Thursday, November 29, 2012

Snatching Defeat From the Jaws of Victory: Cautionary Stories For Inventors

Part 2 of 3
By: Trevor Lambert, President

Story #2 – Greed

We were representing an inventor who had invested about $25,000 in his new product.  After a trade show, XYZ Company expressed keen interest in licensing and wanted to move forward.  They had an extensive product line in Home Depot, Lowes, Ace and many other retailers and invited us to visit to explore putting together a deal.  Prior to the meeting I outlined some reasonable expectations for our client and he never questioned them.  At the meeting, the CEO, VPs and others were prepared to move forward and we reached consensus on many aspects of the agreement.  For some reason though, during a break in the meeting my client tells me that he now wants an advance of $750,000!  I tell him that with only $25,000 in development and no sales history, there is absolutely no way we can reasonably ask for this without threatening the deal entirely.  In the end he would only reduce the asking advance amount to $400,000 and told me to make the presentation. 

As you might expect, XYZ Company passes without even providing a counter offer.  Just like if someone made a ridiculous offer on your house, you would simply ignore it – and if they come back with a reasonable offer you would play hardball because their initial offer was insulting.  This is exactly the environment this inventor created with the license deal.  Instead of establishing a sense of mutual collaboration wherein the two parties choose to forge ahead in teamwork, our client’s greed killed what could have been a very good opportunity.

Story #3 – Haste

In this last instance, we were representing a new patented product in the hardware industry.  Trade shows were attended, a prototype was developed and we entered into substantive discussions with Acme Products, who had a very well-recognized brand.  They were eager to enter into the specific market segment of our client’s product, yet since they had no experience with licensing there was a bit of a learning curve required, thus creating some delays.  We were working with their attorney to craft an acceptable contract; however our client was growing impatient.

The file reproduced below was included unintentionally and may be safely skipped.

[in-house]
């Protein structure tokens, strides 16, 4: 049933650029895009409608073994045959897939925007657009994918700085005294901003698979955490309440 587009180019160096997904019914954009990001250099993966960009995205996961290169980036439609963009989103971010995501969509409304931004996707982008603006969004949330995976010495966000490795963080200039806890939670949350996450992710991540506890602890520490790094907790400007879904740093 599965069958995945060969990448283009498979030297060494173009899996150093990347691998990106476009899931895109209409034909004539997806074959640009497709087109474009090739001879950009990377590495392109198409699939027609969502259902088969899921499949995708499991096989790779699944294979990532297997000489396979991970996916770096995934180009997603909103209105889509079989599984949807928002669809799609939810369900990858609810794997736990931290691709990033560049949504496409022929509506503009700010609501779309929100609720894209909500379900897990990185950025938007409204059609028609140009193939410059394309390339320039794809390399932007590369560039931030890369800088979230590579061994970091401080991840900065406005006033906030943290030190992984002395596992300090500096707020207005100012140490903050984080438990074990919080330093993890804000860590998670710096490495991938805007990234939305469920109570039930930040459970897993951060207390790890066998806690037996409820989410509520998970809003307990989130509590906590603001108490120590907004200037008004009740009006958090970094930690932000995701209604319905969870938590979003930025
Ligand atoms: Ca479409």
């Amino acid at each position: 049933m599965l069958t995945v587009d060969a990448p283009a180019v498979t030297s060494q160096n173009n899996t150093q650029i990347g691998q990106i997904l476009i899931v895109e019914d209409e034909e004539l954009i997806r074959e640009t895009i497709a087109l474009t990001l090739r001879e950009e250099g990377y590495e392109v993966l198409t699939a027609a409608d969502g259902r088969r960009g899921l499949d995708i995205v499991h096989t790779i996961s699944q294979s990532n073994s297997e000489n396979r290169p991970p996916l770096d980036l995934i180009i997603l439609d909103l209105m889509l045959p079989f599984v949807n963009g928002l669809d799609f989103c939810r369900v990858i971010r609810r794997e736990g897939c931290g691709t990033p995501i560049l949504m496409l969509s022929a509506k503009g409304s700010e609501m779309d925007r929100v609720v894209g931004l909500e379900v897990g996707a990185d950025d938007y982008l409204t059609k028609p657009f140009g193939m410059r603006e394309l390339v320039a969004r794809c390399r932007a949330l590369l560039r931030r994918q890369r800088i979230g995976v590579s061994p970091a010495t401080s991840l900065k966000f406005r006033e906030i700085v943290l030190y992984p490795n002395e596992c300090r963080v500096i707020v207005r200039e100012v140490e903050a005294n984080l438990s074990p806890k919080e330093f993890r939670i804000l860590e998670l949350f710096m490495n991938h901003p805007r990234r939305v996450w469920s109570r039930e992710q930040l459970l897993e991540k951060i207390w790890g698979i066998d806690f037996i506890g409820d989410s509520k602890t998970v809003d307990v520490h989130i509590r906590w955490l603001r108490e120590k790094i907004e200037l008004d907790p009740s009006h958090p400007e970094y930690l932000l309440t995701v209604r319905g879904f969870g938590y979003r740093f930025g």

A couple months into negotiations with Acme, on a Friday our client calls me with a ridiculous demand.  He told me that Acme Products has two more weeks otherwise he is withdrawing the offer to license his patent.  I pleaded with him and cited evidence that proved Acme Products was operating in good faith and that the inertia of the deal was moving forward.  In the end he agreed to think about it over the weekend, but on Monday his opinion on the matter had not changed.  I asked if he could provide more time than two weeks and proposed many other more palatable solutions to move the deal forward, but he rejected them all.  With no other options and knowing I had to represent the wishes of our client, I was forced to make the call.

As with the past two stories, Acme Products chose to pass.  The artificial timeline was viewed as completely absurd and the president told me he did not want to enter into a contract with someone who would make irrational demands.

Click here to continued...


About Lambert & Lambert:
Lambert & Lambert is a contingency-fee based invention marketing and patent licensing firm that specializes in consumer products. Based in Minneapolis, Minnesota, Lambert & Lambert provides services to inventors, product developers and small companies throughout the world and currently has products selling in numerous retailers.
Tim Sherman, Director of Customer Service

Tel: 651-552-0080   |   Fax: 651-552-7678

Lambert & Lambert Homepage   Lambert & Lambert Invention Blog
Lambert & Lambert on Facebook   Lambert & Lambert on Twitter

No comments: